–  –  –

Source: China Environment Yearbook, 1990 to 2001 4. Emission projections through 2010 show a steady increase in energy demand in China. Much of this demand will continue to be met through coal combustion. By 2010, total annual coal consumption will reach 1.44 billion tonnes and SO2 emissions are estimated to be 26.3 million tonnes (Yang et al., 2002).

Therefore, the task of bringing SO2 emissions under control is crucial though challenging.

1.2 Acid rain and Environmental Impacts

5. SO2 emissions and the resulting acid rain have serious impacts on human health, visibility, agriculture, forestry, architecture, and cultural resources. From the 1980s to the mid-1990s, the area affected by acid rain increased by more than 1 million km2. Currently, approximately 30% of China experiences precipitation with annual average pH values below 5.6 (Yang et al., 2002). The distribution of areas affected by acid rain is shown in Figure 2.

Figure 2: Distribution of Acid Rain in 1980s and 1990s

6. While overall emissions are still high, China’s total SO2 emissions have decreased since 1995. As a result, the number of cities meeting the SO2 concentration standards has increased. But the problem of acid rain has not diminished and the area affected by acid rain and the degree of acidification have not 38 been effectively controlled. Precipitation monitoring data from 530 cities in 2002 showed that 48.9% of the cities suffer from acid rain, 171 cities or 32% have average annual pH values from precipitation below 4.5, and the number of cities with average annual pH values from precipitation below 4.5 is increasing (Qu, 2003). The main reasons are: (1) although total SO2 emissions have decreased, high stack sources that transport emissions over long distances and contribute to acid rain are responsible for an increasing percentage of emissions ; (2) SO2 emissions from the power sector, which is composed of primarily high-stack sources increased; and (3) there was an increase in emissions of nitrogen oxides (NOx) – another acid rain precursor.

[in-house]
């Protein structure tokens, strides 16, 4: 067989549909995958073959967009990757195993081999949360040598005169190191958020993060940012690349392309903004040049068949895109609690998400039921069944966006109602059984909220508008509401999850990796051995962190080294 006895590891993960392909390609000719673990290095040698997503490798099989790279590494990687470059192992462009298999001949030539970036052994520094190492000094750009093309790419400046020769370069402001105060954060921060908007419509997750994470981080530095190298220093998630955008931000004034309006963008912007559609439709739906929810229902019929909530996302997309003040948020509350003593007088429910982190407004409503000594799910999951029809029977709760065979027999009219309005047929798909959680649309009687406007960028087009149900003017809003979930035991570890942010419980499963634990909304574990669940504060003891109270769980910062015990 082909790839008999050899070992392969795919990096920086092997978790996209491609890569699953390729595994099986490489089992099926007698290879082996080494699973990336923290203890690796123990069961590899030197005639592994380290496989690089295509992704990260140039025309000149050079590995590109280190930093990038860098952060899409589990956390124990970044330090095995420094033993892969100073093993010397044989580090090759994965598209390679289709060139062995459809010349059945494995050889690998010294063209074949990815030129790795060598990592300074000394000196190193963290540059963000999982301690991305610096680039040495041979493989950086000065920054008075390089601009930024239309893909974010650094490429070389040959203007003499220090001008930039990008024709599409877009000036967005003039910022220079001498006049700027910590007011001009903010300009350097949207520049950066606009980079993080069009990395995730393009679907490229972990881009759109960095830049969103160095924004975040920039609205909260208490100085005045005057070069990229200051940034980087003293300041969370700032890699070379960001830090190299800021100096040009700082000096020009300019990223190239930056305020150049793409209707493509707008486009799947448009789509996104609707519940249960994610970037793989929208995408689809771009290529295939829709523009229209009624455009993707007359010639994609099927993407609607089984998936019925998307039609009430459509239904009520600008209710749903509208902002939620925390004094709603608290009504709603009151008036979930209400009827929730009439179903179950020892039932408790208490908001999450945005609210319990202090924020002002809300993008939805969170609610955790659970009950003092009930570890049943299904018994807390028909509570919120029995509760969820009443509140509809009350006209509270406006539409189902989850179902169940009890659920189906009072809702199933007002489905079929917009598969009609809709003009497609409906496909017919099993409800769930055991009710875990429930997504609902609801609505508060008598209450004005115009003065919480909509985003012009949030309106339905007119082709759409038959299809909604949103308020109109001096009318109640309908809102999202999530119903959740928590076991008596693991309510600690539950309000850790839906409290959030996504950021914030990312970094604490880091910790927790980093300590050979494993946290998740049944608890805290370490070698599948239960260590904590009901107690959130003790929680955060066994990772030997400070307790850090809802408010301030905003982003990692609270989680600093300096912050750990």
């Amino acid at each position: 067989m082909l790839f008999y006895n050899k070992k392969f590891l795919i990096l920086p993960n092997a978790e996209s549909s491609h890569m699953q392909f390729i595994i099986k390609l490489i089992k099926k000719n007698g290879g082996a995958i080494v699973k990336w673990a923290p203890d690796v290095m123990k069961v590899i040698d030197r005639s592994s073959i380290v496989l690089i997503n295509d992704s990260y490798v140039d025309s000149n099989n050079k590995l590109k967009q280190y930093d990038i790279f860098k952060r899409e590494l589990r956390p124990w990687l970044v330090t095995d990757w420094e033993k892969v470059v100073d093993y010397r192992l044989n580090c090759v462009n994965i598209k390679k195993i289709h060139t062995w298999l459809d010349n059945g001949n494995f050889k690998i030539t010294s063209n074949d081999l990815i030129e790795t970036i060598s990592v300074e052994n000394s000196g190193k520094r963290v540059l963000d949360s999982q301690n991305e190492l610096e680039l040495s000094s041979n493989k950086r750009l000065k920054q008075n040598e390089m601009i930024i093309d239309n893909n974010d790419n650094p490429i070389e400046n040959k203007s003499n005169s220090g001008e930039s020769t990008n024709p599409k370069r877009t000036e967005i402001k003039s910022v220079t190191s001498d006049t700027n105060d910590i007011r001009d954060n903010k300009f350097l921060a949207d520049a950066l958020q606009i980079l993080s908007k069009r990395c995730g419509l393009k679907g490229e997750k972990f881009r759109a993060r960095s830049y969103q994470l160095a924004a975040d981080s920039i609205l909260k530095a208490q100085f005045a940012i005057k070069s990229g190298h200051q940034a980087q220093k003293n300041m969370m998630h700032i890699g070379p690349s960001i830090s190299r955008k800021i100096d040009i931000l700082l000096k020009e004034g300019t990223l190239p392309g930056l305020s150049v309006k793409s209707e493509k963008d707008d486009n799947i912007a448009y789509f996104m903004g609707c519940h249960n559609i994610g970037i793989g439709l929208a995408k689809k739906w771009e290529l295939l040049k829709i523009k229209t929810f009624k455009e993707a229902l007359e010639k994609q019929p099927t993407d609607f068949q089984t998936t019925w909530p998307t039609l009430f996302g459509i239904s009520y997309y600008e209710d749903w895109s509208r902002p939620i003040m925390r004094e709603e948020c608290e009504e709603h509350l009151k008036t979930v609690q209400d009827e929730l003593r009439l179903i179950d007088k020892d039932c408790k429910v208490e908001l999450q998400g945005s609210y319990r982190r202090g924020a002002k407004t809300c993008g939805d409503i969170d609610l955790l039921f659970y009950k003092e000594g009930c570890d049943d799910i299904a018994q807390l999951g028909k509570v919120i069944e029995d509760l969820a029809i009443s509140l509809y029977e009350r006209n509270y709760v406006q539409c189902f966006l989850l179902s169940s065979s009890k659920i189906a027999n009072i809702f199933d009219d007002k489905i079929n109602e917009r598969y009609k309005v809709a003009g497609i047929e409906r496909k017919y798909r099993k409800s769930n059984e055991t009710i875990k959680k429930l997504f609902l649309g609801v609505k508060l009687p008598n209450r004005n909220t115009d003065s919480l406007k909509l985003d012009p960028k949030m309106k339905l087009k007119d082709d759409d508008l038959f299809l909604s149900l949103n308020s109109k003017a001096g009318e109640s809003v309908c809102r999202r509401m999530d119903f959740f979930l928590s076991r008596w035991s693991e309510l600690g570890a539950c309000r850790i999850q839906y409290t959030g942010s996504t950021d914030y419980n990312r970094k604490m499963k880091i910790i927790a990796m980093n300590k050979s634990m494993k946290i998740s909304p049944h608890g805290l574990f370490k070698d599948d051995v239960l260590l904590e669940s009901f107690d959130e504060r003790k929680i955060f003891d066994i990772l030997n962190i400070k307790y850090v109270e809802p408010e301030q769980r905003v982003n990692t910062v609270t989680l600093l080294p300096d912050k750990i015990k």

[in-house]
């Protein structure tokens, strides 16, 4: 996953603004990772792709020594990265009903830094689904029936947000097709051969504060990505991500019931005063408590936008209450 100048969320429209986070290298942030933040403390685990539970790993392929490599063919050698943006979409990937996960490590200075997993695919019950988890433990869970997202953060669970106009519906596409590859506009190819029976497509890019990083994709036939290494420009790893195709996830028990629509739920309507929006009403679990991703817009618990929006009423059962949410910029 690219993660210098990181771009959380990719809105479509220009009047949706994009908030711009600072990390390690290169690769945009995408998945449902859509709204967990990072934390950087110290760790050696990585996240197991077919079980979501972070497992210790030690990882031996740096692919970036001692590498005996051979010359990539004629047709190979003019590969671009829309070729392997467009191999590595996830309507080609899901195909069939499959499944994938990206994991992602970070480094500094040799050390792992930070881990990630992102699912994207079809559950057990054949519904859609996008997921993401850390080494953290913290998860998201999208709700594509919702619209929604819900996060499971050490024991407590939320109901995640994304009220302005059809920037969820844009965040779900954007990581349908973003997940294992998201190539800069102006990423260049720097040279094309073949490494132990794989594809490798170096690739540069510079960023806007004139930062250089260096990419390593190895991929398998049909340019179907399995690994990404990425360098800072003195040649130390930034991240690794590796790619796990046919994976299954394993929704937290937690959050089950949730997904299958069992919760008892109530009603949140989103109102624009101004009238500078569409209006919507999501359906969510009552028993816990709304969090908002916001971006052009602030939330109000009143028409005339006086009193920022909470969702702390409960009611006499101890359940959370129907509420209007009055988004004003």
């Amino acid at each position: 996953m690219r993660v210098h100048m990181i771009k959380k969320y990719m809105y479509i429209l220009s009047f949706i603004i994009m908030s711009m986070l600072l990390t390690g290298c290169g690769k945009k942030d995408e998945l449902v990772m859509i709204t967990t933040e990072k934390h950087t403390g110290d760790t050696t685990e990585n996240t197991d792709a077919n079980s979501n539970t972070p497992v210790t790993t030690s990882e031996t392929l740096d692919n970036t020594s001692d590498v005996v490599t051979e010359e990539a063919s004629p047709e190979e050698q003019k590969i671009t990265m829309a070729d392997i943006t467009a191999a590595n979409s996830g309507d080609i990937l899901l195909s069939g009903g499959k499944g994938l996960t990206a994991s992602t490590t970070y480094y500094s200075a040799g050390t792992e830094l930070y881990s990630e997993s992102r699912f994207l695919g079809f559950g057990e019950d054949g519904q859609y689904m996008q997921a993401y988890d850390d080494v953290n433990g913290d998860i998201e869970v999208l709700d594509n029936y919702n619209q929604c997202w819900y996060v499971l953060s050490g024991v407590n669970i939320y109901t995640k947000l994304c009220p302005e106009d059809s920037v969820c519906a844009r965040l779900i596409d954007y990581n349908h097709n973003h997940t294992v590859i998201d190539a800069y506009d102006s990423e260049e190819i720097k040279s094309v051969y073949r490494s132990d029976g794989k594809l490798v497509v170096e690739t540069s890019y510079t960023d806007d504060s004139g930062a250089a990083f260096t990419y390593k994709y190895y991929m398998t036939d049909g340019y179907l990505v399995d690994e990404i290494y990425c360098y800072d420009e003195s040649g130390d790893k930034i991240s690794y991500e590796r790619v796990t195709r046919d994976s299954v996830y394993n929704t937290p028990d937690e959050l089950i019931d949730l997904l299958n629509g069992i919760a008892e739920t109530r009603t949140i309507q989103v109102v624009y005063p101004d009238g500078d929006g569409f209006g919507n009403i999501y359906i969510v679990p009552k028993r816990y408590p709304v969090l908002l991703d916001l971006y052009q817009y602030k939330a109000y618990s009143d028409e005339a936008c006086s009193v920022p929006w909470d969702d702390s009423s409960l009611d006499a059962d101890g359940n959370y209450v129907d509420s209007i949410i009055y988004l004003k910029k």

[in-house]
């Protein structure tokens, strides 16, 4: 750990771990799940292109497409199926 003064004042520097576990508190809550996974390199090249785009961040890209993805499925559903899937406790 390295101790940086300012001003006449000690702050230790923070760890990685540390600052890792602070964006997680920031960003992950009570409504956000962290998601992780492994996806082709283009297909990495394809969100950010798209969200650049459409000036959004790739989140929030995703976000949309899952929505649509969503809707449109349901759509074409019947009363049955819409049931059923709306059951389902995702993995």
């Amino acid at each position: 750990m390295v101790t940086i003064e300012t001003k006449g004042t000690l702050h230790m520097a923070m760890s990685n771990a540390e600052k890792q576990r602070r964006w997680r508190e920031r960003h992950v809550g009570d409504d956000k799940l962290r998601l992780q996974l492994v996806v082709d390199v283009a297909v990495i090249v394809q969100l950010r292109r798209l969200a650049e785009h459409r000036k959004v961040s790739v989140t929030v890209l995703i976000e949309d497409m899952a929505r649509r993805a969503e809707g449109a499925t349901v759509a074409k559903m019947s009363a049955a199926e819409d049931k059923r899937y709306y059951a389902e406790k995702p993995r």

–  –  –

7. In an effort to control SO2 emissions and lessen the effects of acid rain, China has adopted a series of control policies and measures since 1995.